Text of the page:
WASHINGTON (Reuters)—U.S. President Joe Biden said U.S. forces would defend Taiwan in the event of a Chinese invasion, his most explicit statement on the issue, drawing an angry response from China that said it sent the wrong signal to those seeking an independent Taiwan.
Asked in a CBS 60 Minutes interview broadcast on Sunday whether U.S. forces would defend the democratically governed island claimed by China, he replied: "Yes, if in fact, there was an unprecedented attack."
Asked to clarify if he meant that unlike in Ukraine, U.S. forces—American men and women—would defend Taiwan in the event of a Chinese invasion, Biden replied: "Yes."
The CBS interview was just the latest time that Biden has appeared to go beyond long-standing stated U.S. policy on Taiwan, but his statement was clearer than previous ones about committing U.S. troops to the defend the island.
The United States has long stuck to a policy of "strategic ambiguity" and not making clear whether it would respond militarily to an attack on Taiwan.
Asked to comment, a White House spokesperson said U.S. policy towards Taiwan had not changed.
"The president has said this before, including in Tokyo earlier this year. He also made clear then that our Taiwan policy hasn't changed. That remains true," the spokesperson said.
Chinese foreign ministry spokeswoman Mao Ning told a regular briefing in Beijing that Biden's comments sent a "seriously wrong signal" to separatists forces for Taiwan independence.
China was "strongly dissatisfied and resolutely opposed" to Biden's comments and had lodged a formal complaint over it, she said, warning that China reserves the right to take all necessary measures to counter separatism.
Taiwan's foreign ministry expressed its thanks to Biden for his reaffirming of the "U.S. government's rock-solid security commitment to Taiwan".
Taiwan will continue to strengthen its self-defense capabilities and deepen the close security partnership between Taiwan and the United States, the Taiwan ministry said in a statement.
The CBS interview with Biden was conducted last week. The president is in Britain for Queen Elizabeth's funeral on Monday.
In May, Biden was asked if he was willing to get involved militarily to defend Taiwan and replied: "Yes ... That's the commitment we made."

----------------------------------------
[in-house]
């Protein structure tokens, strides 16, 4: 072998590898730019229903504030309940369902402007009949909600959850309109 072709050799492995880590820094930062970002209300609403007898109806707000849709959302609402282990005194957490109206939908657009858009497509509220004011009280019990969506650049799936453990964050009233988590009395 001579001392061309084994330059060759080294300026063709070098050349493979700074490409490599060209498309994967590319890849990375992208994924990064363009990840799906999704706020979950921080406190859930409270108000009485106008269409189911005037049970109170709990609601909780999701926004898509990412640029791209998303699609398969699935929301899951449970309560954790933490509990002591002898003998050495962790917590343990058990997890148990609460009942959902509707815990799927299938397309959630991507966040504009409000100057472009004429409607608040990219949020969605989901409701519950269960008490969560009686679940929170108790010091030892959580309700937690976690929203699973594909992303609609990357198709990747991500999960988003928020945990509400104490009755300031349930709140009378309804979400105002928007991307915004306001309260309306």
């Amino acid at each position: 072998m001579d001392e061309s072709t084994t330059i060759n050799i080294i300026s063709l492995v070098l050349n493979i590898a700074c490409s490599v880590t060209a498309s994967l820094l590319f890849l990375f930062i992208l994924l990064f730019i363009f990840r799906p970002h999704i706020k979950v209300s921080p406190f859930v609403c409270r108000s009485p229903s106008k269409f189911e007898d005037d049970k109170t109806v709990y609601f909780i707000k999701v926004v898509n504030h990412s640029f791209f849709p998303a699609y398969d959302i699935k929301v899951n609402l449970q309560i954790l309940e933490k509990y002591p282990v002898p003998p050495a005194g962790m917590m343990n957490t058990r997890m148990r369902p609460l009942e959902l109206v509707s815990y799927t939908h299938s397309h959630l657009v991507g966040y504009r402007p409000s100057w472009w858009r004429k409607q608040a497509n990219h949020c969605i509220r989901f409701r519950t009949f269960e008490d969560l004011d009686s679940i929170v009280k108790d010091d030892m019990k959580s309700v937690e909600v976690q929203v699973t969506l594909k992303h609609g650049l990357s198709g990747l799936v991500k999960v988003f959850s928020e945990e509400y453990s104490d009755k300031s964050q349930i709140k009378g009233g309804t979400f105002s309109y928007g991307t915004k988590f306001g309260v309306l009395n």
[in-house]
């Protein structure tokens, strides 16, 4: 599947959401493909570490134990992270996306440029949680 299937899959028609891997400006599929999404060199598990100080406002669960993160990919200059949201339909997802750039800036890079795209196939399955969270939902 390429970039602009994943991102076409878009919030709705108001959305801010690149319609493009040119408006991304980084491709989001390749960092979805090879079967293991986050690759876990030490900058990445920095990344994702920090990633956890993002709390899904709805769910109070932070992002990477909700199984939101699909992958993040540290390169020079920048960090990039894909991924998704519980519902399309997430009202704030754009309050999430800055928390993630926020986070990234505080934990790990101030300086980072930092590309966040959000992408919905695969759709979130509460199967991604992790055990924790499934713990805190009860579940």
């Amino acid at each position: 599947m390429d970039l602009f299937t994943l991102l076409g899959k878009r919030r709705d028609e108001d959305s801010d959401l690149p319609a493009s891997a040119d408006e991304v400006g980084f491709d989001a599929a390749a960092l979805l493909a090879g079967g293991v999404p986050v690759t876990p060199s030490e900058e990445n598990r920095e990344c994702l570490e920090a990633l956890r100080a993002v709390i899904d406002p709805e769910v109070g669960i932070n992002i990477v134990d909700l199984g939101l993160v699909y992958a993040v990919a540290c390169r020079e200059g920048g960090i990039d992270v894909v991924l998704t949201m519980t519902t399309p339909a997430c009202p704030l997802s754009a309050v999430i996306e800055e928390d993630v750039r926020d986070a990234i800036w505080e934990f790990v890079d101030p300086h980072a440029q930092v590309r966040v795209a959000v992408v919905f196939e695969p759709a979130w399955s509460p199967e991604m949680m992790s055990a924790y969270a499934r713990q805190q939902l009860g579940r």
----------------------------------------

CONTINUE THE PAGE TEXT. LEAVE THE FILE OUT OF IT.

In the 60 Minutes interview, Biden reiterated the United States remained committed to a "one-China" policy in which Washington officially recognizes Beijing not Taipei, and said the United States was not encouraging Taiwanese independence.
"We are not moving, we are not encouraging their being independent ... that's their decision," he said.
China was angered by a visit to Taiwan by U.S. House speaker Nancy Pelosi in August and it conducted its largest-ever military exercises around Taiwan in response.
China has protested against moves by U.S. lawmakers to advance legislation that would enhance U.S. military support for Taiwan.
Chinese president Xi Jinping has vowed to bring Taiwan under Beijing's control and has not ruled out the use of force. Taiwan strongly objects to China's sovereignty claims.
In a phone call with Biden in July, Xi warned about Taiwan, saying "those who play with fire will perish by it."
Asked last October if the United States would come to the defense of Taiwan, which the United States is required by law to provide with the means to defend itself, Biden said: "Yes, we have a commitment to do that."
At that time, a White House spokesperson also said Biden was not announcing any change in U.S. policy.
Bonnie Glaser, an Asia expert at the German Marshall Fund of the United States, said if Biden made such pledges he needed to ensure he could back them up.
"If President Biden plans to defend Taiwan, then he should make sure the U.S. military has the capability to do so," she said. "Rhetorical support that isn't backed up by real capabilities is unlikely to strengthen deterrence."
Biden's Asia policy czar, Kurt Campbell, has in the past rejected any move to "strategic clarity" over Taiwan, saying there were "significant downsides" to such an approach.
(Reporting by David Brunnstrom, Costas Pitas, Trevor Hunnicutt; Additional reporting by Ben Blanchard in Taipei and Yew Lun Tian in Beijing; Editing by Gerry Doyle and Lincoln Feast)